Last Updated Jun 22, 2015 5:16 PM EDT
Americans continue to struggle with obesity, and new research confirms how much the numbers have grown over the past two decades. A study published online today in JAMA Internal Medicine finds that more than two-thirds of Americans are either overweight or obese, estimates on par with recent figures from the Centers for Disease Control and Prevention.
For the study, researchers from the Washington University School of Medicine analyzed data from the National Health and Nutrition Examination Survey from 2007 to 2012 to estimate the prevalence of overweight and obesity. Participants included 15,208 men and women age 25 or older.
The results, reported in a research letter, found that nearly 75 percent of men and 67 percent of women are overweight or obese. This is a significant increase over the past 20 years; a similar study using data from 1988-1994 estimated that 63 percent of men and 55 percent of women were overweight or obese at that time.
In the latest study, the group that showed the greatest increase in the most obese weight category was non-Hispanic black women.
Obesity has been linked to a number of serious health problems, from heart disease and diabetes to sleep apnea and depression, and even an increased risk of death.
"This generation is not going to outlive its predecessor, and that's pretty amazing," Dr. Mitchell Roslin of Lenox Hill Hospital in New York told CBS News.
Roslin, an obesity surgeon who was not involved in the study, says he sees evidence of patients needing surgical intervention for extreme weight problems at younger and younger ages. If things don't change, he said, "obesity is going to pass cigarette smoking as the leading cause of cancer deaths in the U.S."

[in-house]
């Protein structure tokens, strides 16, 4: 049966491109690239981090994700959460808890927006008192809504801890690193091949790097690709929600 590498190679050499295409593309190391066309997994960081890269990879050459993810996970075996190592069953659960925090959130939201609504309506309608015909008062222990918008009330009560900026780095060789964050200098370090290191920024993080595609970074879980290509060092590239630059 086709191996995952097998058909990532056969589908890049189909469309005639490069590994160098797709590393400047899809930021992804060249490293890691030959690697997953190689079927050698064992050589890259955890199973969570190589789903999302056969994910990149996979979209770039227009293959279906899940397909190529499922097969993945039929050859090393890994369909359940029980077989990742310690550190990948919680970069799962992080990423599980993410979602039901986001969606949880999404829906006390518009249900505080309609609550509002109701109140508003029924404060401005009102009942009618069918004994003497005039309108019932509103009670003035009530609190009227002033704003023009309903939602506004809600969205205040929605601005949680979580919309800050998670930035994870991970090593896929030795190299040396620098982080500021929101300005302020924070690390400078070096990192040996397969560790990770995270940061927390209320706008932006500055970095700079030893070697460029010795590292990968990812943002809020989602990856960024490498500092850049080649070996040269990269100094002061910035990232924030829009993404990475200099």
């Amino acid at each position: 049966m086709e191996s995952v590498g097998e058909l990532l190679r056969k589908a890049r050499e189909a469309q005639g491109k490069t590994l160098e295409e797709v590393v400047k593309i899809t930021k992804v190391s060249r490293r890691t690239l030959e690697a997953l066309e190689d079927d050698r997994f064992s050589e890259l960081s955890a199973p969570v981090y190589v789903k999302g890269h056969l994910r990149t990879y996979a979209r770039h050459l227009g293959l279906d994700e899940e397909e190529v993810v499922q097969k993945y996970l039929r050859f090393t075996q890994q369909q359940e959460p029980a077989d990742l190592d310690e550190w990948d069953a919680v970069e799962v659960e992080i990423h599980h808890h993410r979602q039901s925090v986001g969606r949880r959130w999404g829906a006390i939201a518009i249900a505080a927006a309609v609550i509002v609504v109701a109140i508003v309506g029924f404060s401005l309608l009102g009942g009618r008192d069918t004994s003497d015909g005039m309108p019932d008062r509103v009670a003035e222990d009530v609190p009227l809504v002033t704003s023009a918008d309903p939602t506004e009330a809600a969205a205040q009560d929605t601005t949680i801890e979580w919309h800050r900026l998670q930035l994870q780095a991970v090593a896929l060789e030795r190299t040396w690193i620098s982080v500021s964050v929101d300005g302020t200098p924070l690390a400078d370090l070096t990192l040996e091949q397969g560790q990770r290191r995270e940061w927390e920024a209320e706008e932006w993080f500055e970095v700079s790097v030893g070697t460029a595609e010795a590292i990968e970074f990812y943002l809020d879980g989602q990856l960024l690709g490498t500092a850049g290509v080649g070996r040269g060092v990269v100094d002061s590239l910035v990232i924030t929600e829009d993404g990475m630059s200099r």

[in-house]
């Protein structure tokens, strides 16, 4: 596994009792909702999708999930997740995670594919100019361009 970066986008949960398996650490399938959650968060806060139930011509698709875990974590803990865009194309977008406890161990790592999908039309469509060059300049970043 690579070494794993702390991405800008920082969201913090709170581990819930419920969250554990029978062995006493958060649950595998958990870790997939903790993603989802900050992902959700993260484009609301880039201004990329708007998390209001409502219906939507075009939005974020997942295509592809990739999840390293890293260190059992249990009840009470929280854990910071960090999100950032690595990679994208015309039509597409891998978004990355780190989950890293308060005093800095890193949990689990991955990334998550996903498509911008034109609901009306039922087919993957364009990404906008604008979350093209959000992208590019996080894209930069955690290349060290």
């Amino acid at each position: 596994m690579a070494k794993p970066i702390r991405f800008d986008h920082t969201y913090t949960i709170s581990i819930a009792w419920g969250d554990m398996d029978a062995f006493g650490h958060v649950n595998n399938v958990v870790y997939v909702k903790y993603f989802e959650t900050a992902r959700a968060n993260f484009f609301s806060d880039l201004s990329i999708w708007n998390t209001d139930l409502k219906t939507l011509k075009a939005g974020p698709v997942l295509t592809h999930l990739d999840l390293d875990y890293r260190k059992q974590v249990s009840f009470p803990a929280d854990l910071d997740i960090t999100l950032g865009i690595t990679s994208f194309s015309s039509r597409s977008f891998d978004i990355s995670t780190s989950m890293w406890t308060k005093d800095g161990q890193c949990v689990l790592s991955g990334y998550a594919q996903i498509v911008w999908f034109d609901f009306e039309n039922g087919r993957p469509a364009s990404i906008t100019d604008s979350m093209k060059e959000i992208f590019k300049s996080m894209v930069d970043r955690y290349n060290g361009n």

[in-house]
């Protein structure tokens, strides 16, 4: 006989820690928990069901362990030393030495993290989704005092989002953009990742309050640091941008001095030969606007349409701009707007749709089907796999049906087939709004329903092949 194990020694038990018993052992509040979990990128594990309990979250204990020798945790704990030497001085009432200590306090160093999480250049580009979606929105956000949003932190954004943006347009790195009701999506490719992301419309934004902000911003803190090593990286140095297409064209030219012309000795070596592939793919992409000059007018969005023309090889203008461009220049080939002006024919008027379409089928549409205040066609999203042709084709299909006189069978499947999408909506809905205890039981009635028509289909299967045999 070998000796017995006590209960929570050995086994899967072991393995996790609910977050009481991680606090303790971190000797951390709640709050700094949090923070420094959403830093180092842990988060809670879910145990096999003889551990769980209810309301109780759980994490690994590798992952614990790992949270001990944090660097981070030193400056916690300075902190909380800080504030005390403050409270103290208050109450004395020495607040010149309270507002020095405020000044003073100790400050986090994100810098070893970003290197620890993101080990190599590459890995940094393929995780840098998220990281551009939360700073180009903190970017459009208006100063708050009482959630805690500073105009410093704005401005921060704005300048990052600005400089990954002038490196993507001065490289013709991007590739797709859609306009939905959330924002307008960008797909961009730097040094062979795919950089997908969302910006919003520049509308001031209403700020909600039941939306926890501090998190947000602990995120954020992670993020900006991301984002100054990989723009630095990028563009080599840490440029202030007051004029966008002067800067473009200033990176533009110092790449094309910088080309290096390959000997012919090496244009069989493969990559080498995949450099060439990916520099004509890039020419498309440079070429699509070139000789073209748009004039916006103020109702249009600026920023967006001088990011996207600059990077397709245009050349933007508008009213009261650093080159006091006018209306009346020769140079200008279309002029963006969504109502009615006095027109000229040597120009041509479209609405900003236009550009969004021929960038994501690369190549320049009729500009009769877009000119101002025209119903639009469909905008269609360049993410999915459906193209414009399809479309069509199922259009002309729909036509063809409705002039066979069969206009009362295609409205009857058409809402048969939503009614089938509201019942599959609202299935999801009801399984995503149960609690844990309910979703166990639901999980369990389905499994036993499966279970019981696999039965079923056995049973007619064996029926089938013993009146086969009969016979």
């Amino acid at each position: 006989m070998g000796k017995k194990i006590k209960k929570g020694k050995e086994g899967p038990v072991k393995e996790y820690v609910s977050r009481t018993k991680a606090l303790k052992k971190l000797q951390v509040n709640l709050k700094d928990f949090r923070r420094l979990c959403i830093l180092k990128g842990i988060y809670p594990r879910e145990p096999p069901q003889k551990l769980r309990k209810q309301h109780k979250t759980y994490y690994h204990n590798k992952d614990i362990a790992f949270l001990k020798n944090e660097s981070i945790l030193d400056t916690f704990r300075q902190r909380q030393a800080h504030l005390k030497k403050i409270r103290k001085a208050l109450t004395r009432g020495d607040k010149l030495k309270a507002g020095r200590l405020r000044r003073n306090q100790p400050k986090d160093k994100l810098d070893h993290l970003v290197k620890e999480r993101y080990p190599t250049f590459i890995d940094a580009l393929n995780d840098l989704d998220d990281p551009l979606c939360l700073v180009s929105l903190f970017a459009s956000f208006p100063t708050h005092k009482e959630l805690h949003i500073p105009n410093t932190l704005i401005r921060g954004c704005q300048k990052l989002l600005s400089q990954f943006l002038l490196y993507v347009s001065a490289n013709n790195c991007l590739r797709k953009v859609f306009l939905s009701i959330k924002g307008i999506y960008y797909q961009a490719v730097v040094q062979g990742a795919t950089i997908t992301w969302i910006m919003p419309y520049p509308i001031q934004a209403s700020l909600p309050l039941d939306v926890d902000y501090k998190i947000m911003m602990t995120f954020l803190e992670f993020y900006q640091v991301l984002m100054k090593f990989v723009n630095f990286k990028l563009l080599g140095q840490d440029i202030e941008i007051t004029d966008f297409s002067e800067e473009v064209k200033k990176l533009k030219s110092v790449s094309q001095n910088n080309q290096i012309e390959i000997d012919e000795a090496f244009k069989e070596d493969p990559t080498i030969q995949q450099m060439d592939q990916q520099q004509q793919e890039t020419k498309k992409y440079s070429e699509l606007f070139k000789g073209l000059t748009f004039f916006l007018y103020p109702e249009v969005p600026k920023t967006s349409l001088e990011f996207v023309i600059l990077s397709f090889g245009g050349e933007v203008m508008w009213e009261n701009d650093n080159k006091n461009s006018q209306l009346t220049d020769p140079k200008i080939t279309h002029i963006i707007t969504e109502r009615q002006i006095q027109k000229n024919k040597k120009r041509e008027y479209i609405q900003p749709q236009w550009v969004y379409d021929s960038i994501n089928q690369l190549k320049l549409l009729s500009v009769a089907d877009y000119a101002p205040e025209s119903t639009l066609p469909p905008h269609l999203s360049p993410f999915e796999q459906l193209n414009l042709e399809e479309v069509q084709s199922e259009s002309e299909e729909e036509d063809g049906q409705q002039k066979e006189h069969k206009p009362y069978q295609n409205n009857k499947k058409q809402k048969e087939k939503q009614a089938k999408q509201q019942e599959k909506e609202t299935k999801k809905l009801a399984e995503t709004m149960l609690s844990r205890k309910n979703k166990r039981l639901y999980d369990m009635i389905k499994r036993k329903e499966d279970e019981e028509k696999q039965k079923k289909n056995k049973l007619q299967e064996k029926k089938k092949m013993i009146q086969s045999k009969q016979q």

"We see this as a wake-up call to implement policies and practices designed to combat overweight and obesity, to implement what we already know into place to accelerate the obesity prevention and treatment," study author Lin Yang, post-doctoral researcher in the Division of Public Health Sciences at Washington University School of Medicine, told CBS News. "Population-based strategies may help to alter the obesity trend through physical environment interventions, enhancing primary care efforts, and shifting society norms of behavior."
Yang suggested efforts be made in the form of individual and policy changes, such as adding bike lanes and more pedestrian-friendly areas in cities to encourage more physical activity in daily life. She also suggested making the work environment a less sedentary place by using the stairs instead of the elevator, for example.
As for the role of diet, "We also know food choice and consumption contribute greatly to excess intake and then overweight and obesity," she said. "Not everyone has accessibility to affordable, healthy food. This needs to be addressed on a national and then local level."